I wanted there to be a lot more back and forth. That was my choice. That wasn’t them laying the hammer down and saying, ‘You know, make it lighter or make it funnier or make it anything different. I just thought in a world where you have six characters in a family you want a lot more give and take between them. And it also was important to me—one challenge when I was thinking of doing a version that was closer to my own experience, I never wanted that character to seem like a prop. I wanted him to be active, and this, this made it easier to be active.
And when I was thinking about the J.J. character, the criterion that I kept coming back to is like this character that would exist on TV independent of a disability, independent of the wheelchair. And that was the litmus test. Once he has an attitude and he has agents and he has things that he wants, okay that’s somebody, that’s somebody that’s worth writing for. But if it was simply defined by a wheelchair, that’s telling a story I didn’t wanna tell.
I’d love to say that I had some big fight with them. Like I really wanted to go in there and say, ‘You listen. The time is now and…' It's less interesting, but it’s true.
On Micha Fowler being perfect for the role of J.J.
Scott: The second I saw the tape. We did a, a wide search. We took tapes in from all over the country. And there was a funny thing that happened with the casting director, Susie Farris, who I worked with on a couple shows over a bunch of years. Normally she knows to play the game, not just with me, with any producer. Like she doesn’t sell it too hard. You know, when you wanna sell somebody something, you try to make it their idea.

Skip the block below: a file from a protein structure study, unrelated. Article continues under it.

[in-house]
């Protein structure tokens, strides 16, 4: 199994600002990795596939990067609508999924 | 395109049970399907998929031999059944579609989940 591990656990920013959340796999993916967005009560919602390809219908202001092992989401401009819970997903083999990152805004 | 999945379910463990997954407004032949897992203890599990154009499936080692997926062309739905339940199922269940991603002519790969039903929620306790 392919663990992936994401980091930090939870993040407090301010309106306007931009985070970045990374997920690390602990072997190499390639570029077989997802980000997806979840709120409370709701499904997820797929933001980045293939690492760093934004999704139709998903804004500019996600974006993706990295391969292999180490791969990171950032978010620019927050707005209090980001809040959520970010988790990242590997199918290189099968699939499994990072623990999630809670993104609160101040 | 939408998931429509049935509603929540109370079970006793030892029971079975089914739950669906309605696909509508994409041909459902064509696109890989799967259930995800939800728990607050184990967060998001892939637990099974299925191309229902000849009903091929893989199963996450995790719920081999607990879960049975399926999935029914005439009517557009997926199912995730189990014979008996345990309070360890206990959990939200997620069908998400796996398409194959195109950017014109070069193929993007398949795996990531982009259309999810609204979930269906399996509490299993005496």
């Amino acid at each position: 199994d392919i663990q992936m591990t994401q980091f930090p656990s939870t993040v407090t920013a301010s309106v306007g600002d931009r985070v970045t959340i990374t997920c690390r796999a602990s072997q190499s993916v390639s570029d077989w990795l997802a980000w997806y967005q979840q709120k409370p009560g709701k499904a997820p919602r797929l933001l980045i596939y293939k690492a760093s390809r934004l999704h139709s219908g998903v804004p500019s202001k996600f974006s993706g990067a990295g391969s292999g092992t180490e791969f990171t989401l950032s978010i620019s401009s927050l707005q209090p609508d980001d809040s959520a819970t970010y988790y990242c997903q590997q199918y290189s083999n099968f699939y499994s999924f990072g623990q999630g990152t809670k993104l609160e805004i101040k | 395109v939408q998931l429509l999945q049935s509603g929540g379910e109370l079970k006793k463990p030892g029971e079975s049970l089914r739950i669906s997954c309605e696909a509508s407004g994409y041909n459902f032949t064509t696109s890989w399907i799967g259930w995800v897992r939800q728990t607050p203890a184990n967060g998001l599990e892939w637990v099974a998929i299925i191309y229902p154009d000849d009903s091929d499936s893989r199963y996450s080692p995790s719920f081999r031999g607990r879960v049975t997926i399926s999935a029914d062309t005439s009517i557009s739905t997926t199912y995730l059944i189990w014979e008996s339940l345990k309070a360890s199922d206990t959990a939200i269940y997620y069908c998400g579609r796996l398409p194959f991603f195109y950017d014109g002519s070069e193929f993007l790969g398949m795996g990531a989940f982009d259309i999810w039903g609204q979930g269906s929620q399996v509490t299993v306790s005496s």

She’s like, ‘Then there’s this one lady, she’s coming in. We’ll see. She’s good.' You know, she doesn’t say, ‘This isn’t the one.' With Micah she said, ‘This is the one. We’re done. I’m sending you a tape. You’re gonna like it or I’m gonna quit.' And I saw him and he lights up the screen.
You know, I write words. It’s a challenge for us thinking for the best way for him to express himself without them. It’s a challenge for him making this stuff work, being present in the scene without lines. But he did it from, from Day 1.
I wanted to do a show like this. I’ve been wanting to do a show like this for 20 years, as long as I’ve been doin' this, but he was the one that allowed me to do it, you know. It was pretty easy. He made it easy for us, which is great. Like in casting, you see so many people and like they’re the great ones, the ones you know right away, and then there are the ones that stink. Most of ‘em are in the middle. You could see a version of that. Yeah, kinda, maybe. It's this weird thing where you really want the great ones, but at a certain point you appreciate the ones who stink. So, ‘It’s like so it’s not him? Great. We can cross that one off the list.' And he made it easy in the other direction.
On the relationship between Kenneth and J.J.
Scott: They just, they just hit the ground running, and can I just say in the early iteration of the script, there was no Kenneth. He spoke through a computer.
I met a woman who’s since become a consultant on the show. Her name’s Eva Sweeny. It’s far more common these days to use a device, an iPad. The technology’s unbelievable in the way it enables communication. It’s staggering. I mean when I was a kid in the ‘70s, there would be a board on somebody’s wheelchair, and it’s like, ‘I want milk. I want bathroom.' And that’s like it.
And people have more profound things to say. It’s incredible the way technology’s being used to empower these kids to speak. But it’s a choice. There are a lot of different ways to do it. And this young woman I met, Eva, is the one who I first saw communicating this way, and it was through an aid, and it was this odd thing. She prefers it. She finds it to be warmer. She finds it to be more conversational, and there’s a flow to it. And I liken it almost to like it’s like vinyl versus an MP3. There’s just a warmth to it. When I saw her communicating with her aid, it was a lot easier for me. It felt like more of a seamless conversation.